These analysis provide a unique opportunity to assess the variability in adherence that could be attributed to site-level differences, in comparison with the individual patient-level factors typically evaluated. The variance in reported adherence associated with the site was almost one third as high as the variance associated the individual patients, even after all site-level factors were accounted for. This observation points that there are significant program-level factors not accounted for in these data, but also underscore the fact that, in addition to varying patient characteristics, program-level characteristics are critical in maintaining or improving adherence. The odds of good adherence increased exponentially with increasing volume of patients, for example. Addressing pediatric adherence not just within the context of a given child and caregiver, but as a pervasive clinical program issue appears to be a key strategy for maintaining our gains in the treatment of HIV-infected children over the long-term.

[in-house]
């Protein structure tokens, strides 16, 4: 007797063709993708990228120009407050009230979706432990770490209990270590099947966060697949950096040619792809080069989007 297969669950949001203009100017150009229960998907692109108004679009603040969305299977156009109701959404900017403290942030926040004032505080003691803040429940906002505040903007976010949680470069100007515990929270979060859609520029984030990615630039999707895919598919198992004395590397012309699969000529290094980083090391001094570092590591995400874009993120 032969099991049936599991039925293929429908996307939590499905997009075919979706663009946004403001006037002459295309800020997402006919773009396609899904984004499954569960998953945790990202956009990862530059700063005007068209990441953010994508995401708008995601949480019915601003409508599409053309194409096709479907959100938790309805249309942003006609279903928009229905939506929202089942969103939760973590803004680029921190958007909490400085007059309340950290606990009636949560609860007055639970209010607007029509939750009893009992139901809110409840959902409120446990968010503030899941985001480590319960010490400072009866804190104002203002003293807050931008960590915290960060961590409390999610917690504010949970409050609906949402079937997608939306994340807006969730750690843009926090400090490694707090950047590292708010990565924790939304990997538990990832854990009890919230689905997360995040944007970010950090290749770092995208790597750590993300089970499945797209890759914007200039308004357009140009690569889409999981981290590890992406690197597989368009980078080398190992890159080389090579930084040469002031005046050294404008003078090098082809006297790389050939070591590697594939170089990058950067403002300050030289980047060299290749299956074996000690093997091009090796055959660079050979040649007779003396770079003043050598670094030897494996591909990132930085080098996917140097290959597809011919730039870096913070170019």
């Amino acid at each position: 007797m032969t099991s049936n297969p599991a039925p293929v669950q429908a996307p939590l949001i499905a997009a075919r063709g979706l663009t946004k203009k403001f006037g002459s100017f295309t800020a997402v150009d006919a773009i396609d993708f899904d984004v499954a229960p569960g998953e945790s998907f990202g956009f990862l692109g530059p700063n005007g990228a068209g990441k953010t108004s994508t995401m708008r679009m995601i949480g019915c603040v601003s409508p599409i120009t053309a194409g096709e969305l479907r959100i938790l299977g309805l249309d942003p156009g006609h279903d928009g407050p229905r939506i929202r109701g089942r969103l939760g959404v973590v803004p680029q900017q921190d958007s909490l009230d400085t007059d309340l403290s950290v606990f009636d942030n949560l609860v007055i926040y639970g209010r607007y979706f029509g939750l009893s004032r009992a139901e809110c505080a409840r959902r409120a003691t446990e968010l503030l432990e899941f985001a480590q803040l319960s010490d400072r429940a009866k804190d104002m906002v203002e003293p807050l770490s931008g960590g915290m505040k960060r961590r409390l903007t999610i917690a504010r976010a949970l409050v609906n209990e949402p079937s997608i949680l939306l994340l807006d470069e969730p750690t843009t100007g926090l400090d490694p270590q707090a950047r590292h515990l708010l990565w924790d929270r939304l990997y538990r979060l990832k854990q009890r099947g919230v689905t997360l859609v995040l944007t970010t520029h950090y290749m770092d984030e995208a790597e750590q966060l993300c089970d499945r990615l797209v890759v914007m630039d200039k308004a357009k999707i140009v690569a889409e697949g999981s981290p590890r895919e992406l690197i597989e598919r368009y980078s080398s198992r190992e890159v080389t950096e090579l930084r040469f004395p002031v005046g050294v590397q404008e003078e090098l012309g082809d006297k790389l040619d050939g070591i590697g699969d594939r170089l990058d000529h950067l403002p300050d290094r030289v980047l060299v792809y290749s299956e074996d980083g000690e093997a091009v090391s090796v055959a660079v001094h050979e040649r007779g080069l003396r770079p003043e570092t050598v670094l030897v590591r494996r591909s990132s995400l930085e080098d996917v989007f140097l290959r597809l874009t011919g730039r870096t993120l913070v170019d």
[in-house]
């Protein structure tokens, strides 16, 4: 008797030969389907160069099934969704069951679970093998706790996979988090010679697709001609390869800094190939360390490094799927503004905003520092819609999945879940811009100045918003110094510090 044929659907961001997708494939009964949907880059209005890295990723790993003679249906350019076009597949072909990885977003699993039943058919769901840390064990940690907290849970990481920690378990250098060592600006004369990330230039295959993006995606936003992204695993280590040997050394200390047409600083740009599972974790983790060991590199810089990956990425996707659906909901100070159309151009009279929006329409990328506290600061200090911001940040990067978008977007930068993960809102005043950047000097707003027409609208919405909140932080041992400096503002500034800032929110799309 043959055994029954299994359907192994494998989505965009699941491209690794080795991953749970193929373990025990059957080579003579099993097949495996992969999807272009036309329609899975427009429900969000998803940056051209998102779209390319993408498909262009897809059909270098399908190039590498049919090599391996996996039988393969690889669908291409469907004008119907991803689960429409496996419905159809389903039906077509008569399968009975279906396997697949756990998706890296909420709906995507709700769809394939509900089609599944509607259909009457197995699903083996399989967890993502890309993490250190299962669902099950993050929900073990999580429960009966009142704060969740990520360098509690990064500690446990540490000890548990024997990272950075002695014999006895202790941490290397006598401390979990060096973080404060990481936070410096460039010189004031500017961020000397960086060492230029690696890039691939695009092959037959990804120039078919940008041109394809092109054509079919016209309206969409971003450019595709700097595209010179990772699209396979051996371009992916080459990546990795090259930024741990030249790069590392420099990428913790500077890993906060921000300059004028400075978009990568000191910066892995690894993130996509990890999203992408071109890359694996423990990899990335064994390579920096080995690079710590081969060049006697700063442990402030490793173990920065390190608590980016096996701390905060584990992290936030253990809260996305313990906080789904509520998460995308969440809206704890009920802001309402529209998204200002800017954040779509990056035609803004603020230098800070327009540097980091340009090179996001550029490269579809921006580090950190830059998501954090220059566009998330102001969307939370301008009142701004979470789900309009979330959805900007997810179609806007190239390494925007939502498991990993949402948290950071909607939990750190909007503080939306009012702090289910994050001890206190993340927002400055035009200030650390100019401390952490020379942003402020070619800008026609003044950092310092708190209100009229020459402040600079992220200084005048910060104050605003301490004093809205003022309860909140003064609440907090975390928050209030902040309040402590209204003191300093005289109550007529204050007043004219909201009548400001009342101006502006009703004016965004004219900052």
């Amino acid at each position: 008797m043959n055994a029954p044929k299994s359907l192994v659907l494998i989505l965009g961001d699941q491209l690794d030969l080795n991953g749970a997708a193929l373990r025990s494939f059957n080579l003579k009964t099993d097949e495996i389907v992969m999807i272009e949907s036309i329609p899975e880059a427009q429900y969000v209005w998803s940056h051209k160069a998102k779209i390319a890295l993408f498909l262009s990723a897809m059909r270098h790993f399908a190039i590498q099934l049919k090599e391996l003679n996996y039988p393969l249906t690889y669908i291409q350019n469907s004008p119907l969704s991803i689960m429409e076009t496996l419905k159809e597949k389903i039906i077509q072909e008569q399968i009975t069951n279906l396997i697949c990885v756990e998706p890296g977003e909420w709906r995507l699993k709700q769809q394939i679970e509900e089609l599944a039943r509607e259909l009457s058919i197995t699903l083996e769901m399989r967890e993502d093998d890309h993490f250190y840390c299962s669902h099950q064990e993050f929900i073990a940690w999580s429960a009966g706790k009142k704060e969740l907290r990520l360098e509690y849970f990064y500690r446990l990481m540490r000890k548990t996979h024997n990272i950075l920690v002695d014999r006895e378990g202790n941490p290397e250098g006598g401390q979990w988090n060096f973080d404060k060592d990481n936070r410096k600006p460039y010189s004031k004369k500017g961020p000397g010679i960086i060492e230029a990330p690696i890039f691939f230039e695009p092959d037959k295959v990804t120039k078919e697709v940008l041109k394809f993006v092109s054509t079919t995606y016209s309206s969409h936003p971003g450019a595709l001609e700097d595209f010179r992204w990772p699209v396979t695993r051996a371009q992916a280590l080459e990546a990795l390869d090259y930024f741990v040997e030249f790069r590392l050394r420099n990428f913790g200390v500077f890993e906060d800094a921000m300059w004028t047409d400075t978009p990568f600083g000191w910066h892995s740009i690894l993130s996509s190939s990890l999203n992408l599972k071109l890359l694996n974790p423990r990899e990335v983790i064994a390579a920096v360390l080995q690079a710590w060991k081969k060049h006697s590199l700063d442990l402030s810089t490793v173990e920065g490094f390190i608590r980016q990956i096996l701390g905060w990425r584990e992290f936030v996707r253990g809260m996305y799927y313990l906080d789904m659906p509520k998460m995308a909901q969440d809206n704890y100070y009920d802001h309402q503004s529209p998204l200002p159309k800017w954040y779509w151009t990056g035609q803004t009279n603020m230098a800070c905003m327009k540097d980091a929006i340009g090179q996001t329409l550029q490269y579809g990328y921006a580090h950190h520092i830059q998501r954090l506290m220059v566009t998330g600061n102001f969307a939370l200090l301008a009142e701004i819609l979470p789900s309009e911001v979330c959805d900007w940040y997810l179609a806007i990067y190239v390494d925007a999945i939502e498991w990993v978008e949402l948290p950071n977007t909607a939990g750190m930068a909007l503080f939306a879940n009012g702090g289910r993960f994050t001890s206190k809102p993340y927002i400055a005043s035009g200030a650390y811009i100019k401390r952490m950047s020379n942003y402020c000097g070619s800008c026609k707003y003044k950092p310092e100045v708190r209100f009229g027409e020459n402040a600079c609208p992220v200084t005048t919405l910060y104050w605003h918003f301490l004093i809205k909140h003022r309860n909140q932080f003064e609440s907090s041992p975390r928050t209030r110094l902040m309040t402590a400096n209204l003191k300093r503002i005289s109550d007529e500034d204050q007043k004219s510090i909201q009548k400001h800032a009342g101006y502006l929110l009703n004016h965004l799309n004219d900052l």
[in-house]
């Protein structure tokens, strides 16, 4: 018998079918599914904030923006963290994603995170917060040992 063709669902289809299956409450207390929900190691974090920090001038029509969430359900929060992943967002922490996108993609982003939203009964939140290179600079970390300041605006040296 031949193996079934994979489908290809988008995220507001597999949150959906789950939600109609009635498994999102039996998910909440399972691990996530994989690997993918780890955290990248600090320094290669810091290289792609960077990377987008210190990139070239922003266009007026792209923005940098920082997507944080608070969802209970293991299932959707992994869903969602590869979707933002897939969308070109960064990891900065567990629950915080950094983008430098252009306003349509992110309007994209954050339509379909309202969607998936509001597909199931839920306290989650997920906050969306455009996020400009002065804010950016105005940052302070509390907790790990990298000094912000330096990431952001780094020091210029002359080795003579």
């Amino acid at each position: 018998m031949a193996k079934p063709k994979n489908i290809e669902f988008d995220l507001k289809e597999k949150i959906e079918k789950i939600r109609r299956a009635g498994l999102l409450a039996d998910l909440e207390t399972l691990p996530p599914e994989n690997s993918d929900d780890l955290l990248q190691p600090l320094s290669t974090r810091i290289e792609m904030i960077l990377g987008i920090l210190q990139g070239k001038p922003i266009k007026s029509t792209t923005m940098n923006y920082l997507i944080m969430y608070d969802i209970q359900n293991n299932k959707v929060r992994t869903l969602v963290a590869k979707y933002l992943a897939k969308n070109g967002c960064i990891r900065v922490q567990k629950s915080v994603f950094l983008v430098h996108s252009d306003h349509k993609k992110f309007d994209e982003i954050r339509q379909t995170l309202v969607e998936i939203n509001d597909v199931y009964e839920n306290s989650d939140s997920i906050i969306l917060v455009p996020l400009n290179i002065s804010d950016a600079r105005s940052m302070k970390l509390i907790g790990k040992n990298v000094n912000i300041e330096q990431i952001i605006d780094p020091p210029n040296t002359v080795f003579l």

These analyses reveal some important issues related to adherence measurement. The sites that used pill counts reported much higher estimates of adherence, suggesting that the pill counts may not have accurately captured instances of non-adherence as higher adherence estimates are typically considered less accurate.[54] These findings may seem surprising since, in many reports, pill counts have been considered more accurate than recall measures [35, 39, 40, 55, 56]. However, the pill counts described across the East Africa clinical sites in this analysis were unlike the pill counts used in research settings. In this study, using data from routine clinical care, the actual number of pills dispensed at each visit and any pills remaining at the next visit were not recorded. Thus, even though the adherence measurement was called a “pill count”, there were at best only visual checks of the number of pills remaining, which in turn may have reduced the validity of these measures. Moreover, the sites did not use a specific method for weighing or estimating the volume of liquid medications, which can alter the accuracy of a “pill count” for all of the pediatric patients on liquid formulations. Pill counts were not directly compared with self-reports or proxy-reports in the sites taking part in this study, so no comparison can be made as to the pill count validity compared to other measures. Furthermore, the settings using recall measures did not employ any other comparative measures of adherence, such as pill counts or electronic dose monitoring. Although proxy-reports or self-reports are the most widely used method of adherence assessment, these reports also tend to overestimate adherence [35, 37, 38, 40, 42, 43, 54]. No attempt was made to compare the levels of adherence as measured by the three methods because no patient was evaluated with more than one method. Thus, the method and the site effects were confounded (i.e., any differences in the levels of adherence could not be reasonably disentangled from the effect that the sites had on adherence). Reliable, validated measures of ART adherence for children are urgently needed. The impact of orphanhood on adherence could only be assessed within the AMPATH program in Kenya, as this was the only program collecting data on the orphan status of children. The sub-analyses of this large sub-population of children suggested that orphanhood is another factor that may be associated wth reduced adherence levels. Given the critical role of the caregiver in administering medicines to children and in supervising medication-taking as children age, in combination with the potential economic and social upheaval that come with the death of a child’s parent or parents, this is not a surprising finding. The potential impact of orphanhood on children’s adherence points to the need to find strategies to support this vulnerable population, as well as to ensure measurement of orphan status for children across sub-Saharan Africa. A final limitation concerns trend toward increasing rates of good adherence over time. It is possible that, since adherence measures are taken only from patients returning to clinic, overall adherence may be overestimated as we begin to sample from the smaller group of patients that is retained in care over time. In the Cox analysis we performed to assess the possible relationship of imperfect adherence with the hazard of program attrition, however, we did not observe a strong association between lower adherence and higher hazard of loss to program or mortality.